The Book of Mormon: the Musical recently captured nine Tony awards, including Best Musical. Sales have been steadily high, with some tickets being sold for as much as $900. But despite the production's popularity, many people know little to nothing about the play's namesake, the actual book considered sacred scripture by members of The Church of Jesus Christ of Latter-day Saints and other Mormons throughout the world.
The Book of Mormon: Another Testament of Jesus Christ (as it is officially titled) contains purported accounts of events which took place primarily on the American content between 600 B.C. and 400 A.D. It is divided into individual books, much like the Bible, titled according to the books' principal authors. Leaf through a copy of The Book of Mormon, and instead of seeing Exodus, Job, Proverbs, Matthew, and Revelation, you will see books with titles like 1 Nephi, 2 Nephi, Mosiah, Alma, Helaman, Ether, and Mormon. (Yes, there is a Book of Mormon within The Book of Mormon.)
In fact, the actual name "Mormon" is derived from the purported editor of the book and the author of many of its pages. Joseph Smith, founder of the religious movement which uses The Book of Mormon, claimed that the book was originally written by Mormon and others on ancient tablets made of gold, and that Joseph Smith translated the book into English with the help of God.
The Book of Mormon: The Musical delves into this history a little bit, but given the fact that Elder Cunningham, one of the play's principal protagonists, never read the book prior to his mission, the actual content of the book remains mostly shrouded in mystery.
So here, for your educational enjoyment, are ten fascinating stories which are found in The Book of Mormon.
- Nephi kills Laban, 600-592 BC. One of the earliest shockers in the book is a scene in which Nephi, a faithful Jew and follower of the biblical Mosaic law, is ordered by the Holy Ghost to kill a nobleman in Jerusalem. The nobleman, Laban, had property which belonged to Nephi's family--namely, an early form of the Old Tesament (including the Book of Isaiah). Nephi hesitates, reasoning with the Holy Ghost that he has never shed the blood of an innocent man. The response to Nephi is: "Behold the Lord slayeth the wicked to bring forth his righteous purposes. It is better that one man should perish than that a nation should dwindle and perish in unbelief." (1 Nephi, ch. 4, verse 13.)
- Sherem is smitten by God after demanding a sign, 544–421 B.C. Prophets in The Book of Mormon who lived before the birth of Christ often taught their people that Christ would come in the future to redeem mankind. One such prophet, Jacob, meets a naysayer named Sherem who challenges Jacob's testimony and demands proof that there is a Christ. In response, God smites him and causes him to fall to the Earth. Sherem is nursed back to health, calls the people together, confesses the error of his ways, and then dies. (Jacob ch. 7.)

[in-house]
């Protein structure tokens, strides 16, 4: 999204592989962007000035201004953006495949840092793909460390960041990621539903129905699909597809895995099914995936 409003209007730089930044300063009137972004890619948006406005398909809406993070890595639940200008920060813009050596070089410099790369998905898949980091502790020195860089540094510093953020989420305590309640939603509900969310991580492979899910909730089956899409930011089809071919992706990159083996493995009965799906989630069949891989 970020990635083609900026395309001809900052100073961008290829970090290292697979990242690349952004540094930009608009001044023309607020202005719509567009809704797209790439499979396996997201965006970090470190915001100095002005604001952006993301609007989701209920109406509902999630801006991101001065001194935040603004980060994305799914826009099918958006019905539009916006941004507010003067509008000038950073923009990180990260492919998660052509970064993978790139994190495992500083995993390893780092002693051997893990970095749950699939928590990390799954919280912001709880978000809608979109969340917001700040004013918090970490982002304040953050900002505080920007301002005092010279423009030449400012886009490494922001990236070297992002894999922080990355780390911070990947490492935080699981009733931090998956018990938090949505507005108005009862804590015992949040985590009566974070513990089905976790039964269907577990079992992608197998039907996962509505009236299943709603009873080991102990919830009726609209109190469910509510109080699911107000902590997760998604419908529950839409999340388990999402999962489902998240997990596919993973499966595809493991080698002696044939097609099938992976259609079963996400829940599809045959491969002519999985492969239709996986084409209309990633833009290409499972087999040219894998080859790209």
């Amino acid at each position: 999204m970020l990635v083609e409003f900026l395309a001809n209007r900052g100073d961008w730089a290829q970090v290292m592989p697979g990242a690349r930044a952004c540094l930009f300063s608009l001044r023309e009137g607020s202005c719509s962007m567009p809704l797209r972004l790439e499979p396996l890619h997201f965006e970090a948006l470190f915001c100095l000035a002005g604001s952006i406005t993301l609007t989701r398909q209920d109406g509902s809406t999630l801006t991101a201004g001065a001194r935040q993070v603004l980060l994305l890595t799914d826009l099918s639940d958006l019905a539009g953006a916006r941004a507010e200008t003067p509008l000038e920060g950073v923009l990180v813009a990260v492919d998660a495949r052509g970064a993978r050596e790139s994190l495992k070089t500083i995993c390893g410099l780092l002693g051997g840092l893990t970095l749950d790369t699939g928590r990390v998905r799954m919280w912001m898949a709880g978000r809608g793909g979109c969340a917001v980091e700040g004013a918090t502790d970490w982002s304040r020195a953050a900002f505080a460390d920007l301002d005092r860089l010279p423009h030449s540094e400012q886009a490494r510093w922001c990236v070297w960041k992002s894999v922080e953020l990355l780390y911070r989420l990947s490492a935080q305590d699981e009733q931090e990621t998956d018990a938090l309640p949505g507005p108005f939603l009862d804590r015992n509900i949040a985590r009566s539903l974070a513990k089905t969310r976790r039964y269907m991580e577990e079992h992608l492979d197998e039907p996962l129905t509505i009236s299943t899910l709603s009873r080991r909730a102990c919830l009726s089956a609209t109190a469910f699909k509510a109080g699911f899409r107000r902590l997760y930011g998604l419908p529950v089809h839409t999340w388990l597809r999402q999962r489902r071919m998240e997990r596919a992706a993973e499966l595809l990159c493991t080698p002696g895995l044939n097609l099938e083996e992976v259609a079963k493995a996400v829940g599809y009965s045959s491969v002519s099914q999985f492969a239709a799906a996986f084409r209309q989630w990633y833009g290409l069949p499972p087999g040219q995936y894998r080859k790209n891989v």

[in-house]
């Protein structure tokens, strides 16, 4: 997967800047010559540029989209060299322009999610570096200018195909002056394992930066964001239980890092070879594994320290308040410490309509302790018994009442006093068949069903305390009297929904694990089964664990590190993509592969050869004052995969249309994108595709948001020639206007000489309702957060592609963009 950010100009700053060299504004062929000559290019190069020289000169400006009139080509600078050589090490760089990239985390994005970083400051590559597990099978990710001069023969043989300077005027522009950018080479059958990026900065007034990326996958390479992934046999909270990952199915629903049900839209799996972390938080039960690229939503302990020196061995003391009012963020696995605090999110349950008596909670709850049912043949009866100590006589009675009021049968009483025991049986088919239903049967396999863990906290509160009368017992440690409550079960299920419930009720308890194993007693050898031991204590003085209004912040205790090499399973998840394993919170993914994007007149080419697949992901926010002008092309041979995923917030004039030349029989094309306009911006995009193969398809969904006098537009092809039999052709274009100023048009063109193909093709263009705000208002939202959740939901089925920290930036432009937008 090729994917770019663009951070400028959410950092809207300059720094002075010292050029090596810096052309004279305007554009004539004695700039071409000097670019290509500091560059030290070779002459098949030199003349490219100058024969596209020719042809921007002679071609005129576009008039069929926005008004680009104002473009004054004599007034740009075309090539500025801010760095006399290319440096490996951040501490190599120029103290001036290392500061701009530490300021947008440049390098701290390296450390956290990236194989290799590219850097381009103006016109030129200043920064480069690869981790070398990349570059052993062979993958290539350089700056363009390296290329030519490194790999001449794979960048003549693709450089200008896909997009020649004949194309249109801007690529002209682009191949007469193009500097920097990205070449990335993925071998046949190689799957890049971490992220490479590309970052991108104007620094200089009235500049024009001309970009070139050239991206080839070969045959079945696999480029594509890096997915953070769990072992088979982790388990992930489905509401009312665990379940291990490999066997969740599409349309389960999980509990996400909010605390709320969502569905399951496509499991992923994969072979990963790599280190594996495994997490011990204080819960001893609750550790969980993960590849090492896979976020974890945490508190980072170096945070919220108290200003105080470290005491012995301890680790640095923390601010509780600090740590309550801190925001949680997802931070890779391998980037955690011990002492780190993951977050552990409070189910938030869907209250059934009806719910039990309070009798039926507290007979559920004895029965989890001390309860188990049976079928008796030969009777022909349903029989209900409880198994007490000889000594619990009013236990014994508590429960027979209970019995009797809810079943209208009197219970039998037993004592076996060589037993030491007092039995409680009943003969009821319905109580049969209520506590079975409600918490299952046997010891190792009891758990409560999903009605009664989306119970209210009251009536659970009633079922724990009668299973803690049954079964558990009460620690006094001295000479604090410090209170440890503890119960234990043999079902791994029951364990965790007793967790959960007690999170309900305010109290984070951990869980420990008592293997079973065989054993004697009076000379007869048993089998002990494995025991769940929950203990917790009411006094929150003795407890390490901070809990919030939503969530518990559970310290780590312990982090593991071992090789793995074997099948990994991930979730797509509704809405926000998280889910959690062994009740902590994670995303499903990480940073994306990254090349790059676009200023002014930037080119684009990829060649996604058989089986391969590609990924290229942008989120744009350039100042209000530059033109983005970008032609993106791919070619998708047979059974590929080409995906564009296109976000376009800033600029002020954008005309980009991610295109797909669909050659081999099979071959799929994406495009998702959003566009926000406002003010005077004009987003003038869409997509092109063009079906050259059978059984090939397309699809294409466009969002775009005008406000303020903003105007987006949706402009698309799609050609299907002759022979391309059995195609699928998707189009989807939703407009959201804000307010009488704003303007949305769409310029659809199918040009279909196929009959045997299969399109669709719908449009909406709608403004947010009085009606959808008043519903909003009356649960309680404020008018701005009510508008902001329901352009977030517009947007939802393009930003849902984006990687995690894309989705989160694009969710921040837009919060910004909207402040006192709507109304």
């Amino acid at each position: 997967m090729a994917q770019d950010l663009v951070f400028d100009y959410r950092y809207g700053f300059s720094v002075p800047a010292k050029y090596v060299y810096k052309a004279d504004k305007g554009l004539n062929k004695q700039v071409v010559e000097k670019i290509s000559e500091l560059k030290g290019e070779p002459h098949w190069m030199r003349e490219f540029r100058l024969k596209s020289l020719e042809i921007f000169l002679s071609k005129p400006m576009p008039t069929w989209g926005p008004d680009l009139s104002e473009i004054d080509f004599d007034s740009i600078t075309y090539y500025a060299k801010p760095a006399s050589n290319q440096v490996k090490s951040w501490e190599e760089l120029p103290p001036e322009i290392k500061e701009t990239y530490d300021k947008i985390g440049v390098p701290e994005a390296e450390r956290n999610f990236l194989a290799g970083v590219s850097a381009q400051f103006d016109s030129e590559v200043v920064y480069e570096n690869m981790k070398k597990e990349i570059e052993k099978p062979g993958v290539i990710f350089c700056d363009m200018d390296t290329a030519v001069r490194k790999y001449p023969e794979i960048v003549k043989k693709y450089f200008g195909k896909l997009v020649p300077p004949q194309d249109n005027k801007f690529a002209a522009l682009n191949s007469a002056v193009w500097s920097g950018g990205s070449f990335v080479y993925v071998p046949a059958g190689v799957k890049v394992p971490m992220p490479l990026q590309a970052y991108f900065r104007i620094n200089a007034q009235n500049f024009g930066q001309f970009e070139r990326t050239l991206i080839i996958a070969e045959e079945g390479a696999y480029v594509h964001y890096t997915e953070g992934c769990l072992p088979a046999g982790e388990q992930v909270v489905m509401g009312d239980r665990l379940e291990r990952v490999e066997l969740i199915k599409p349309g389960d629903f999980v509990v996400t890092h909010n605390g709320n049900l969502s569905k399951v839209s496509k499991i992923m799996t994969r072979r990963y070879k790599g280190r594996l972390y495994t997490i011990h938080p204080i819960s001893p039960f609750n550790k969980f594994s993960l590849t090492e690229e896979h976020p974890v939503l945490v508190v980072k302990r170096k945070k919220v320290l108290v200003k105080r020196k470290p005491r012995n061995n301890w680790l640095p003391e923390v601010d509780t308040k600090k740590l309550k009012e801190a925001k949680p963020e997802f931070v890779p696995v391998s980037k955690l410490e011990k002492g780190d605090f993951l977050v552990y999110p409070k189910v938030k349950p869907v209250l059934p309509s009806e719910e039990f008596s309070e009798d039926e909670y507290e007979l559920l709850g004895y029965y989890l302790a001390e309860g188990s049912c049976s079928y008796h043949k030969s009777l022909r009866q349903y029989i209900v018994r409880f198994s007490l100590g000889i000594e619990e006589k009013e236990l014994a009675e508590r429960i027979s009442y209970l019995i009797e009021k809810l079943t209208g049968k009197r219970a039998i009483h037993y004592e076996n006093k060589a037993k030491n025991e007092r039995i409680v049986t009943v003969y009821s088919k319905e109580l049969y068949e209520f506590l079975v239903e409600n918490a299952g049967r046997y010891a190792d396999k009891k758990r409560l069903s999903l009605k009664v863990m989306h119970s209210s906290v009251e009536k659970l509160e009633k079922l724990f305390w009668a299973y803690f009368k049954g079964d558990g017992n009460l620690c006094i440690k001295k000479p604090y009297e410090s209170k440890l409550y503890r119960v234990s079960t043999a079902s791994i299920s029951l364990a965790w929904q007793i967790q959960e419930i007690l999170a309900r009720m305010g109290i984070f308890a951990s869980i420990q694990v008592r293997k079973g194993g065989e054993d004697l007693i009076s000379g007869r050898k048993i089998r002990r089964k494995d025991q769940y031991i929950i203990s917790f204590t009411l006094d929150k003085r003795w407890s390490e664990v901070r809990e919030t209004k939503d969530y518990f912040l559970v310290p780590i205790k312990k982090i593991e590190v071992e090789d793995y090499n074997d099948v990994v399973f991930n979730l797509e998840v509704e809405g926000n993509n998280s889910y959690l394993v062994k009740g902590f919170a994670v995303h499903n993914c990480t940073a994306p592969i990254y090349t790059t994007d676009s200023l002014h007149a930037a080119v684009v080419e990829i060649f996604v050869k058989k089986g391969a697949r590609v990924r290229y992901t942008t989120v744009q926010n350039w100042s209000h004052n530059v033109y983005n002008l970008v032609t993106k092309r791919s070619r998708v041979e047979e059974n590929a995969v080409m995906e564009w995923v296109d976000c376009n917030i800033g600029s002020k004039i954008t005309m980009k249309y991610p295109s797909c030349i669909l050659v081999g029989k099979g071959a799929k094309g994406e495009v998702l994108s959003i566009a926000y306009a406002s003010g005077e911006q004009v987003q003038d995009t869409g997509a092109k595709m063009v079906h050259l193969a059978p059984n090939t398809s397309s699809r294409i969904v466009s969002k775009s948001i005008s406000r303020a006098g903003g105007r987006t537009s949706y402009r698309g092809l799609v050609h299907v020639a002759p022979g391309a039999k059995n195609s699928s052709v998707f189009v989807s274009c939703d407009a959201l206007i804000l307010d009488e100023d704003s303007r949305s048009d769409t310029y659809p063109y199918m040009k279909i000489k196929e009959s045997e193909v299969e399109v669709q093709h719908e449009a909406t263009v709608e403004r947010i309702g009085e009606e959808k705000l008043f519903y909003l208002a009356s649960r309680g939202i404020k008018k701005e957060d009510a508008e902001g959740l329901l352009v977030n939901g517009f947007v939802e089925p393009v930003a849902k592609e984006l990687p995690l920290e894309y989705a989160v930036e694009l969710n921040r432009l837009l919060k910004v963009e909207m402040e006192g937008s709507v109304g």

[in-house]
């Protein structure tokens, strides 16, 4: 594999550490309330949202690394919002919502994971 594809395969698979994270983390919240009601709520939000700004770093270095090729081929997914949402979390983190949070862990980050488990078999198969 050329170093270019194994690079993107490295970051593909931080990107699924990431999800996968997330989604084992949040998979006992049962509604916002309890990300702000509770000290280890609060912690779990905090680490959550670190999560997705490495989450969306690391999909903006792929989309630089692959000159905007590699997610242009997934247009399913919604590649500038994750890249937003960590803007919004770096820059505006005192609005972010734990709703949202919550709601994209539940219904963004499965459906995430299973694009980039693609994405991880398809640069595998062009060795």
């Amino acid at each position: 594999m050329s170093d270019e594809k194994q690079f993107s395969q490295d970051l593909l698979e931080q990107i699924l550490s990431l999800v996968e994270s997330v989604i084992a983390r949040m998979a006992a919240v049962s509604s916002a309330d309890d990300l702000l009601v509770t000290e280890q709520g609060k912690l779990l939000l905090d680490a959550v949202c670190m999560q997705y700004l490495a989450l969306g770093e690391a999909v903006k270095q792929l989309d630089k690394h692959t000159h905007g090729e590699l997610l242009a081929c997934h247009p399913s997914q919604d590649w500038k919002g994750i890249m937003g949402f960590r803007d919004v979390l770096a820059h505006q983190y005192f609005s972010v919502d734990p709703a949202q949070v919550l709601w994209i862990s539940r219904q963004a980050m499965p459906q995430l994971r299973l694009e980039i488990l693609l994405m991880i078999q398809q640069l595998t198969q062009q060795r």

- The prophet Abinadi is burned at the stake, 148 B.C. Abinadi was another prophet who met with opposition. Abinadi was called to go into much more hostile territory than Jacob was, however, similar to Jonah being called to Nineveh. Abinadi's efforts were less successful than Jonah's; rather than repenting, the wicked King Noah burned Abinadi at the stake. In a bout of karma, King Noah later meets the same fate at the hands of his one-time supporters. (Mosiah ch. 17, ch. 19.)
- Alma rebels against his father and the church, is converted by an angel, 100-92 B.C. Alma was a member of King Noah's court and heard the testimony of Abinadi. He alone believes the prophet, repents, and organizes a church based on Abinadi's teachings and the inspiration of God. His son, also named Alma, rebels against his father and the new church and tries to lead as many people as he can away from it. In a scene that is similar to Paul's conversion of the New Testament, Alma the younger is finally stopped by an angel who strikes the fear of God into him. Alma the younger repents and later becomes the head of the church. (Mosiah ch. 27; Alma ch. 36.)
- Alma and Amulek get cast into prison, watch their fellow believers get murdered, 82 B.C. After his conversion, Alma and a companion named Amulek (two of the earliest "Mormon" missionaries) preach in a city called Ammonihah. There, they convert some, but are rebuffed by the majority. The people get so angry that they arrest the missionaries, then burn to death the wives and children of the believers, as well as their sacred scriptures. They force Alma and Amulek to watch the scene of martyrdom, which prompts this exchange: "And when Amulek saw the pains of the women and children who were consuming in the fire, he also was pained; and he said unto Alma: How can we witness this awful scene? Therefore let us stretch forth our hands, and exercise the power of God which is in us, and save them from the flames. But Alma said unto him: The Spirit constraineth me that I must not stretch forth mine hand; for behold the Lord receiveth them up unto himself, in glory; and he doth suffer that they may do this thing, or that the people may do this thing unto them, according to the hardness of their hearts, that the judgments which he shall exercise upon them in his wrath may be just; and the blood of the innocent shall stand as a witness against them, yea, and cry mightily against them at the last day." (Alma ch. 14, verses 10 and 11.)